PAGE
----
I made this biscotti for company and I found it to be easy, more steps than I'm used to, but easy nontheless. I did not put the ginger in it because I didn't have it
    and I substituted the coarsely chopped dark chocolate for dark chocolate chips. I got rave reviews for this and many requests for the recipe.

  • 20 Oct, 2008

    I'm always looking for ideas on how to make a beloved recipe more healthy. Just wanted to share something that I have discovered. If you want to substitute white flour in a recipe, try using whole wheat pastry flour. I works really well....cup for cup. You can usually find it at your local health food store. Try it...you'll LOVE it!!

  • 20 Oct, 2008

    The nutrition information says 'per serving' but doesn't say what the serving size is - one piece? two? Anyone have any ideas?

  • 12 Aug, 2008

    Wooty, you say "yuck when you think WW, but it could be 'cause most WW flour is rancid by the time it gets to you. I used to hear that and not believe it, but once I got a mill and started milling my own wheat..OMG, what a huge diff You would never believe my sweet soft WW bread is made with 100% WW. I wish I'd discovered this years ago. Take a look at the Nutrimill (found all over the web). No affiliation, just a VERY satisfied customer (ask my neighbors and friends.they love my bread!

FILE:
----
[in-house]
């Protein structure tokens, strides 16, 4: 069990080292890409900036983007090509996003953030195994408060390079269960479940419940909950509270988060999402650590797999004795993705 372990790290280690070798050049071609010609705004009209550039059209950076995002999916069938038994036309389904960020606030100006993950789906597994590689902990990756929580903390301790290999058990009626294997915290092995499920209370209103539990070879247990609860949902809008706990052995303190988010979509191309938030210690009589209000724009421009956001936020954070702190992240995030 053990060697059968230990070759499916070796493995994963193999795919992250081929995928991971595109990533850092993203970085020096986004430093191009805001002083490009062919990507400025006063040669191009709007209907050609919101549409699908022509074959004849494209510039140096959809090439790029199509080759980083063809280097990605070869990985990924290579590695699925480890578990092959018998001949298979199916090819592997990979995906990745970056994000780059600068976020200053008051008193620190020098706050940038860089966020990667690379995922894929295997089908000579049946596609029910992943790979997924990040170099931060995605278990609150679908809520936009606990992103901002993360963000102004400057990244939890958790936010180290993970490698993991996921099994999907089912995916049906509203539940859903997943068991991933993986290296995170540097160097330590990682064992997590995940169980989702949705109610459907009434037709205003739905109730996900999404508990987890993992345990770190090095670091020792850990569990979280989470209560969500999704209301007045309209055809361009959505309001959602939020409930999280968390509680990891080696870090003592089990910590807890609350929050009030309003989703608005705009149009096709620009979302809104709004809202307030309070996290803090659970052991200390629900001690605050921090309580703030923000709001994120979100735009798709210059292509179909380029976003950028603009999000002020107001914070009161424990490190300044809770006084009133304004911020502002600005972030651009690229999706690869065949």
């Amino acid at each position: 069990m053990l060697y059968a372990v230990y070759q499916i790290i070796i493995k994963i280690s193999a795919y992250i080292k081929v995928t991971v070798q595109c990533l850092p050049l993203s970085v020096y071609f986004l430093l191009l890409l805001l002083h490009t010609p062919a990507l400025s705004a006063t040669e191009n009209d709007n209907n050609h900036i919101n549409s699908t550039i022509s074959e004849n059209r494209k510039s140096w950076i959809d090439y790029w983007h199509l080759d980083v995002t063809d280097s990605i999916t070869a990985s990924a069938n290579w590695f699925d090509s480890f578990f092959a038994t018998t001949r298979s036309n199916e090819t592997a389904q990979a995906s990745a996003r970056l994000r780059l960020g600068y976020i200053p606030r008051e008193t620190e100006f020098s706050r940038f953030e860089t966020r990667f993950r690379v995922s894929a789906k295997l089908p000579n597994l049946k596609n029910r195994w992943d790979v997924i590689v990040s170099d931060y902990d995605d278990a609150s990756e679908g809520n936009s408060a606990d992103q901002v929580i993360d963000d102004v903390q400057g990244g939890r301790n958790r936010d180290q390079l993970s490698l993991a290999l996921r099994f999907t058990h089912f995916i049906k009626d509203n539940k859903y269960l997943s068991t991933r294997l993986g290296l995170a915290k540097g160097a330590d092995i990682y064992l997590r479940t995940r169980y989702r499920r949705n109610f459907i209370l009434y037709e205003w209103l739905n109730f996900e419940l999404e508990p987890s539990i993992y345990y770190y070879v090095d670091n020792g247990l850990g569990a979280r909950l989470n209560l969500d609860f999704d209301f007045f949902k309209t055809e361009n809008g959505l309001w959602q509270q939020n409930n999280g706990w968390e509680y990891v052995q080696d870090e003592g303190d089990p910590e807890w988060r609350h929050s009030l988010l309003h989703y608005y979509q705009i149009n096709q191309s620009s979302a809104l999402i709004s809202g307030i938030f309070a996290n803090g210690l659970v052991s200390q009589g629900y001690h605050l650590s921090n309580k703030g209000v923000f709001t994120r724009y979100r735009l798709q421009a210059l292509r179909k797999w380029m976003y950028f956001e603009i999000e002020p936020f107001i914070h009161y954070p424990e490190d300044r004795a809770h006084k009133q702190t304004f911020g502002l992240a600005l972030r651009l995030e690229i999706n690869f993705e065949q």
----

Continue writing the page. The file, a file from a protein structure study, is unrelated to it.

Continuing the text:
• 12 Aug, 2008

    Good idea about the agave. Im gonna try it with rhapadura too. Im wondering how to get around the white flour though...... hmm. Im also replacing the canola oil with coconut oil. Im stuck aboutthe flour issue tho, im having a real issue with it, as i loooove white flour products and cant seem to replace it with whole wheat.... yuk

  • 28 Jul, 2008

    Crystallized ginger is available ready to use found in most grocery / natural food stores like Whole Foods in the bulk aisle or already packaged. I know you can replace with Agave Nectar. For each cup of white sugar replaced, use 2/3 of a cup of agave and reduce other liquids by 1/4 to 1/3 cup. Agave syrup may cause baked items to brown more quickly, so reduce oven temperatures by 25n n n n F is and increase baking time slightly.

  • 10 Jul, 2008

    How do you the crystallized ginger?

  • 30 Apr, 2008

    Has anyone tried this with Stevia yet?

  • 7 Feb, 2008

    How would this be possible since there is no chocolate mixture? <<Cooking tip: Avoid getting water in the chocolate mixture while it's melting, or the chocolate will seize up and become granular and clumpy, ultimately making it difficult to work with. >>

  • 3 Feb, 2008

    Add dates or prunes?